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Play the flip side of the claim game

Years ago, we had a set of coasters in our home decorated with sage statements along the lines of “A fool and his money are soon parted.” This is probably the element of the phrase that most people remember but when you flipped the coasters over, they gave you the balance of the phrase which in this case was “How did they get together in the first place?”. Without its contradictory segment, it loses its meaning and purpose.

I thought of these coasters when I was reading recently about the FSA’s refusal to release their legal opinion on the long stop on claims. I can understand why they will not release it and I think strategically they are correct. However, it does underline the fact that this concept of no end in sight, with regard to claims for supposed misselling, is really not sitting too comfortably with human rights legislation.

I recall several years ago in this column I suggested that I would opt to be buried with my files. I thought this was the easiest way to deal with it and as at that time I was considering cremation, it seemed to be adding that touch of finality and saving the cost of storage or shredding.

It is undeniably true that this topic needs serious debate. I still believe that the pension misselling analysis was fundamentally flawed in many cases and as the final- salary schemes gradually tumble down one by one, I have to ask how long it is going to be before someone who was repatriated into a final-salary scheme takes action against the regulator.

I say against the regulator because there was very clear guidance from the regulator at that time that the ideal position was to put someone back into the scheme that they had been taken from.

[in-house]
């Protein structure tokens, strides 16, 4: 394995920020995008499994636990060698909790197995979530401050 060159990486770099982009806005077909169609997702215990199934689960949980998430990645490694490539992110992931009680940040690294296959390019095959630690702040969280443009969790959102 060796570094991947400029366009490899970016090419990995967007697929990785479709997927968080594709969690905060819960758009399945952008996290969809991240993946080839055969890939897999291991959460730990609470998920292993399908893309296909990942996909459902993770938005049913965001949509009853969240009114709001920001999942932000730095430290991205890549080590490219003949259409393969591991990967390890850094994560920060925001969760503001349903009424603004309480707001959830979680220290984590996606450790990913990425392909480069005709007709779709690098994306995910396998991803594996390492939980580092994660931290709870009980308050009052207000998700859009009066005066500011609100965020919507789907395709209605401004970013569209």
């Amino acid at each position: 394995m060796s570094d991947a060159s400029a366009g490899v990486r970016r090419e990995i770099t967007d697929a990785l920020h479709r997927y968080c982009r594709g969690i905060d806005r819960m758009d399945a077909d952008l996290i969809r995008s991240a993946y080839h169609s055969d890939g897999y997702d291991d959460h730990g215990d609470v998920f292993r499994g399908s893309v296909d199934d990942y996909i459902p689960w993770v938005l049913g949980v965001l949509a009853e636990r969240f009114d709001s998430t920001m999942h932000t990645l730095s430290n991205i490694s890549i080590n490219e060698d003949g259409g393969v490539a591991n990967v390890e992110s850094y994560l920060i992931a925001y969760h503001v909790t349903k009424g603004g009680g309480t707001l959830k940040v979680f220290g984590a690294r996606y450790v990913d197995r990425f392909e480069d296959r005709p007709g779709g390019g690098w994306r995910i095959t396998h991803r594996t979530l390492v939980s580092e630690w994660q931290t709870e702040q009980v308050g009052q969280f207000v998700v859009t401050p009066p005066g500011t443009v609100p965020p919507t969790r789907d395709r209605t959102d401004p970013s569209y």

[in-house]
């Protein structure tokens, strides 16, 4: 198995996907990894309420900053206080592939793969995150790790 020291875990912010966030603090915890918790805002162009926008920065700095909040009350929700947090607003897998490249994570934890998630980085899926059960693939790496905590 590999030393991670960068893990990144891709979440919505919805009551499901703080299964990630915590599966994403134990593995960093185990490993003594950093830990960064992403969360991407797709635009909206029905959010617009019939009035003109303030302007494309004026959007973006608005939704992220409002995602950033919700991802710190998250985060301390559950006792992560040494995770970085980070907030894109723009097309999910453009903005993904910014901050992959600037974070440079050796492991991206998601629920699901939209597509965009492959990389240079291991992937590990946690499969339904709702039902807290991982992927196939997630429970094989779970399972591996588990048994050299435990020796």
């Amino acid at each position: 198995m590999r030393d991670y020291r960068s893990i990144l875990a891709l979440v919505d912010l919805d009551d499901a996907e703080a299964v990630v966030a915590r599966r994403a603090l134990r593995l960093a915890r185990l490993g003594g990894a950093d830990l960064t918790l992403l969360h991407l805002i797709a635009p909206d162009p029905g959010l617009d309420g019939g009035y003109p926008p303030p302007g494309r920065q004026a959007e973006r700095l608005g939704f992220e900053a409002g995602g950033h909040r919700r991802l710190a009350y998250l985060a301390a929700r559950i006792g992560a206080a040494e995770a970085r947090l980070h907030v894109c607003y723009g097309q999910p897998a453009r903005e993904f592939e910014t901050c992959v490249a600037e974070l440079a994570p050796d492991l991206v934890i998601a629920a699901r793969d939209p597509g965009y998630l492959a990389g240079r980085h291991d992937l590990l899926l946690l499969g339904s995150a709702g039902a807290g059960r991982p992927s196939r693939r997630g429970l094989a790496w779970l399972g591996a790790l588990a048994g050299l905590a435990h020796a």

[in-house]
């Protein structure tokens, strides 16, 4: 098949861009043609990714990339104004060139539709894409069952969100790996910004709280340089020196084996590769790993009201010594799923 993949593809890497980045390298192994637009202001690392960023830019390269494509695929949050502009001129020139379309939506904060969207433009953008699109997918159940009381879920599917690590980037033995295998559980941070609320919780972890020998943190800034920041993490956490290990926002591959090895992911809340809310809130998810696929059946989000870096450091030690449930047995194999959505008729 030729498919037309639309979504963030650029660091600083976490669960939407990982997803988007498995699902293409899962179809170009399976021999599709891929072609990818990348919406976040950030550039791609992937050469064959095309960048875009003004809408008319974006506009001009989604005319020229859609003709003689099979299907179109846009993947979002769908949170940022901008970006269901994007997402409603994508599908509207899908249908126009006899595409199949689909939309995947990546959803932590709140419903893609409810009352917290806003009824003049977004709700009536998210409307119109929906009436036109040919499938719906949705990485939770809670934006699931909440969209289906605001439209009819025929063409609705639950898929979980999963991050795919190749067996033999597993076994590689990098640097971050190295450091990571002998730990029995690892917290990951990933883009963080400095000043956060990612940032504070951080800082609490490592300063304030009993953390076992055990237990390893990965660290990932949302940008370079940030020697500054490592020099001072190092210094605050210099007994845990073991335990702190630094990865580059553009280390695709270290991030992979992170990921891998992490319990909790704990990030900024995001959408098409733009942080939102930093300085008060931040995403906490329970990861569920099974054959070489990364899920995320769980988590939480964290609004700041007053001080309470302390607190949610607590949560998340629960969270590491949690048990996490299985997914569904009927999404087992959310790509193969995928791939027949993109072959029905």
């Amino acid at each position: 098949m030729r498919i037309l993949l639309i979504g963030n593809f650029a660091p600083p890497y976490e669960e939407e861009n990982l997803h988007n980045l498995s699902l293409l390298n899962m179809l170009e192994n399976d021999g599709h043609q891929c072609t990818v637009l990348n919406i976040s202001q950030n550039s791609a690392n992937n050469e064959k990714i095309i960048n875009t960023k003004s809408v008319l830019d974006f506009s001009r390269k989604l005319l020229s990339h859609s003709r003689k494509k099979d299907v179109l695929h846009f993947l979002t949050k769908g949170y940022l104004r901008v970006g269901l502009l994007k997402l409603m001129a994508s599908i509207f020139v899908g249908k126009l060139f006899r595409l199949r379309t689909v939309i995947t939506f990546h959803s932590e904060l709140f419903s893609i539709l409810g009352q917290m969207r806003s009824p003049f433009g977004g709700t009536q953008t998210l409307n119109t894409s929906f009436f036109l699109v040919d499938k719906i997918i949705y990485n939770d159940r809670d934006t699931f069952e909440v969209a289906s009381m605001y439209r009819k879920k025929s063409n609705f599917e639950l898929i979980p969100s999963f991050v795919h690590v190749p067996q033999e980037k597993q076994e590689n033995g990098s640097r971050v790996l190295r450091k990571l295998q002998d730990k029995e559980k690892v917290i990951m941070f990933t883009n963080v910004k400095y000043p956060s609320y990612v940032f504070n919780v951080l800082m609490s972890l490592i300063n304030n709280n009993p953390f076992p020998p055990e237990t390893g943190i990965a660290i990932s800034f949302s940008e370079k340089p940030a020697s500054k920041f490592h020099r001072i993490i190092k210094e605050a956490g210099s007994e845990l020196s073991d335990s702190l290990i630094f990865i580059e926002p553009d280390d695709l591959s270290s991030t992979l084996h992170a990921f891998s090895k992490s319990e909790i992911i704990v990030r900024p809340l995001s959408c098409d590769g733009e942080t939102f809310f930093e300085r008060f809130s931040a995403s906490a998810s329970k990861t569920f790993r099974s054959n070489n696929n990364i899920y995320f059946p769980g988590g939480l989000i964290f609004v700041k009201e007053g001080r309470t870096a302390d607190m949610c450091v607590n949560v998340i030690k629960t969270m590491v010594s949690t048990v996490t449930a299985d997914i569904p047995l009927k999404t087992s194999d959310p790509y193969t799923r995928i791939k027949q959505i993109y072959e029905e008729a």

Given the perilous state of some final-salary schemes, this may not have proved to be the correct or most appropriate destination, although it was certainly seen as the most expedient at the time. I think it also underlines the fact that to take a position which suggests that one wrapper is permanently superior to another is naïve at best and probably, at worst, irresponsible.

However, we are where we are and I think we have to recognise there will be ongoing discussions as to whether people with contracts such as low-cost endowments have a continuing right to raise actions. This is despite the fact they have had probably the equivalent of a small rain forest sent in their direction telling them what the current position is.

More recently, I heard of a case where the original claim was turned down, yet the policyholders have managed to forget that the claim was unsuccessful and then reapply. Is this due to a sudden loss of memory or that they hoped that they would be more successful this time?

Where the public are bearing false witness, they should similarly be brought to account. I am not suggesting that people who are making a claim should be concerned they could suddenly face some kind of Draconian sanction but at least they have to understand that where their claim is spurious and they have already been informed of that fact, further claims should expose them to additional cost.

My personal coaster favourite was “Great minds think alike.” I was not sure whether I was disappointed to find that the balance of the phrase was “Fools seldom differ.” It sort of says it all, doesn’t it?

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